My 15 month old daughter is usually a good sleeper. Sometimes she'll cry a little bit before she falls asleep and maybe wakes up for some milk in the middle of the night, but lately she has been waking up in the middle of the night SCREAMING! Even if we change her, give her some milk, hold her, nothing makes her happy! She'll cry anywhere form 20 min-90 min. I don't know why or what to do. It's really stressful and upsetting. If anyone has any ideas or suggestion I'm open to hear anything. Thanks!
It is possible she is experiencing a "Partial Waking" (aka Confusion Arousal) which is related to sleepwalking and night terrors. Basically, partial wakings are when a child (or adult) is trying to wake up for a reason (to find pacifier, etc) but the body says "it's time to sleep" - and the result is a partial waking that can be sleep walking, sitting up in bed, yelling or screaming, or a night terror (feelings of dread but not sure why). Partial wakings are NOT remembered by your child and not harmful to your child.
You can tell if your child is experiencing a partial waking if they are seemingly inconsolable, unresponsive to you, and once they do calm they just want to go back to sleep. Partial wakings tent to occur within a few hours of falling asleep. If your child is fully awake once consoled or responds to the different actions you take (attempts to drink bottle, lift arms to be picked up), it is probably not a partial waking.
If it is a partial waking, there is not much you can do during the screaming. Picking her up and trying to console her may actually prolong it. All you can do it wait it out and make sure she stays safe. Children who are experiencing partial wakings may have a lot of stress in their lives (new home, new childcare, parents fighting, death of someone close, etc) or they may feel they have a "job" to do at night (find pacifier, get mom into the room, etc). To help reduce partial wakings, try to reduce the stress if you can and try to eliminate "jobs". A child who wakes to find the environment different than how they fell asleep will work to make the environment go back to how they can fall asleep. If a child is rocked to sleep, they may have a need to get mom back in the room to rock them back to sleep again, etc. Some children don't fully awake to do this (again, a conflict between part of the body saying "wake up" and part saying "stay asleep") and a partial waking occurs. Eliminating the job (put your baby to bed asleep but awake, eliminate pacifier, keep the music going all night or not at all, etc) will help some children. (and with some children, it just is not known why they have partial wakings)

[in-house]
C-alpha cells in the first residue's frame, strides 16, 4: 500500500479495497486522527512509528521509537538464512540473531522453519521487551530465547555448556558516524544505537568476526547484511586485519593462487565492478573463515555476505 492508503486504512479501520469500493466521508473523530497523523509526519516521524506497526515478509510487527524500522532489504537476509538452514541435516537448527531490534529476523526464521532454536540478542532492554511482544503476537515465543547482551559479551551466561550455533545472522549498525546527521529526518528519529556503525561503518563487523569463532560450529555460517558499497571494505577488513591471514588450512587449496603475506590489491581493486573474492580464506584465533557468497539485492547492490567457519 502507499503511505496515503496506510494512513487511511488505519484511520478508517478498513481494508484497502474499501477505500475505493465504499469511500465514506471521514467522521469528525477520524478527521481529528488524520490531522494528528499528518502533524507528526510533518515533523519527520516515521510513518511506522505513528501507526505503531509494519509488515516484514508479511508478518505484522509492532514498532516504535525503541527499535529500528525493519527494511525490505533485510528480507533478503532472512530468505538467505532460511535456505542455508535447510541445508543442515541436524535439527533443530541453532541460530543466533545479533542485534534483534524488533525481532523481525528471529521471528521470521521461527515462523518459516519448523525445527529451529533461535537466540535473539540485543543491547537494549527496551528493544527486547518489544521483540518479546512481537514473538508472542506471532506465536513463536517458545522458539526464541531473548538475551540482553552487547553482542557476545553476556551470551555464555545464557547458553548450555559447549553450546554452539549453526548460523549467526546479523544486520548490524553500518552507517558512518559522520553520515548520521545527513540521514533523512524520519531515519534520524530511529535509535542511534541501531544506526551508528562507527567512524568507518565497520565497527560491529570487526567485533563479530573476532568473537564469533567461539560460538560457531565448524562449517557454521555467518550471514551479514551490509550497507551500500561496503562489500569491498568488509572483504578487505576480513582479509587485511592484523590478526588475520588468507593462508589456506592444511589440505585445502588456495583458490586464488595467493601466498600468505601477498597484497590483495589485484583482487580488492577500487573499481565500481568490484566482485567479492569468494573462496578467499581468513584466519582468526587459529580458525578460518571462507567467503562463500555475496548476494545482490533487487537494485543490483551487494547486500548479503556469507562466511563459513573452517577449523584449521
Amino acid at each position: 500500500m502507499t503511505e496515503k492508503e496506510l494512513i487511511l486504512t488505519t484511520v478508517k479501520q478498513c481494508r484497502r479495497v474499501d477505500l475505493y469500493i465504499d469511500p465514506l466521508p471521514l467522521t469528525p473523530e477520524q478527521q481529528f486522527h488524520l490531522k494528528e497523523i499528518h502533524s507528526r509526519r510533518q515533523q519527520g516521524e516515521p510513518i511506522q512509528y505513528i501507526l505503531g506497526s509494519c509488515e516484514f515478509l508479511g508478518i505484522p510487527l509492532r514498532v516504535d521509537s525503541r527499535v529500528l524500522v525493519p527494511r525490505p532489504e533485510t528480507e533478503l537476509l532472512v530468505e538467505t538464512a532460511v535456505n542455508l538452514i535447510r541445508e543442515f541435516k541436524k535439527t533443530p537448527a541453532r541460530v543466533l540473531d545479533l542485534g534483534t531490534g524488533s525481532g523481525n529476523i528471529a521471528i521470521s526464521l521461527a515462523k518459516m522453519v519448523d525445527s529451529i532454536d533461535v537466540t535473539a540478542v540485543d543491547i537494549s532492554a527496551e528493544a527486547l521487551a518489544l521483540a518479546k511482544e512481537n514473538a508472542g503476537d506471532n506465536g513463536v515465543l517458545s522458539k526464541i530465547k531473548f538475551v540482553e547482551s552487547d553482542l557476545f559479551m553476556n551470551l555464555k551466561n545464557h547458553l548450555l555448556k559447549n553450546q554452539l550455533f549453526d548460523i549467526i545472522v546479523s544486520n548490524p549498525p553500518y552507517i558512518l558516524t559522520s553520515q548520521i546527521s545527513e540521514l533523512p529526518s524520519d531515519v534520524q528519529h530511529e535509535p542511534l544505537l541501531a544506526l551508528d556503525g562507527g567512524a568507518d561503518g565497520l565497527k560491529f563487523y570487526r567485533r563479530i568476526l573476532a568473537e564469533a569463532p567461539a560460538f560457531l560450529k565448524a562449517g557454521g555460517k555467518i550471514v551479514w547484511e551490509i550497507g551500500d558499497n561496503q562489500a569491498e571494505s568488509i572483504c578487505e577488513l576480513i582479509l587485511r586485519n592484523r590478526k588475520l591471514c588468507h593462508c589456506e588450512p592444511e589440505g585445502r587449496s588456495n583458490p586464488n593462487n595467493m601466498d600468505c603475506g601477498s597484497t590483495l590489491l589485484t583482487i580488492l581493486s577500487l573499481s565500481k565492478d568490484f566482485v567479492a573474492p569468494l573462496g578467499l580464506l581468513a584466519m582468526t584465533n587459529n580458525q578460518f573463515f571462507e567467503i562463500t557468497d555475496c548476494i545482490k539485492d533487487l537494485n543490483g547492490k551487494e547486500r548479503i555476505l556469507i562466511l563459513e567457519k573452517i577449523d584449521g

Okay, I hope that was clear, I basically have paraphrased, from memory, Dr. Ferber's book "Solve Your Child's Sleep Problems," SECOND Edition. He has a long chapter about partial wakings that might be good for you to read.
If you DON'T think the partial wakings is the problem then I have a few other suggestions (many are also from the book, some from experience or other sources.)
1. As infants get older they NEED LESS SLEEP than before - waking in the middle of the night (the lightest time of sleep) may be a result of being in bed too long at night. Try putting her to bed a little later, wake her a little earlier, or make her naps a little shorter so the sleep will move into the middle of the night and she will be less likely to wake (if you do deprive her of a little sleep, don't let her make it up with naps).
2. A 15 month old should be able to sleep through the night without then need for more milk. Most likely waking for milk has been habit. You can try to stop it by either letting her "cry it out" or diluting the formula until you have just water (many infants will not bother to wake up for just water) or just give her a bottle of water when she wakes.
3. As mentioned above, she may be trying to get her environment back to the way it was when she fell asleep. Is there a light off that is on when she falls a sleep, are you in the room when she falls asleep, etc.?
4. All people wake up briefly between sleep cycles, most of the time we just fall back to sleep without realizing we woke up - some babies cry out when they wake, but they too fall back to sleep, if no one intervenes. It might be possible that if you go in there some nights, but not others that the inconstancy might result in this?
5. Read a sleep book that helps you to discover why the behavior occurs and solutions to try to fix it. (Dr. Ferber's "Solve Your Child's Sleep Problems," Second Ed book had a ton of info)
I do hope it gets better. Reply with more details if you need more help.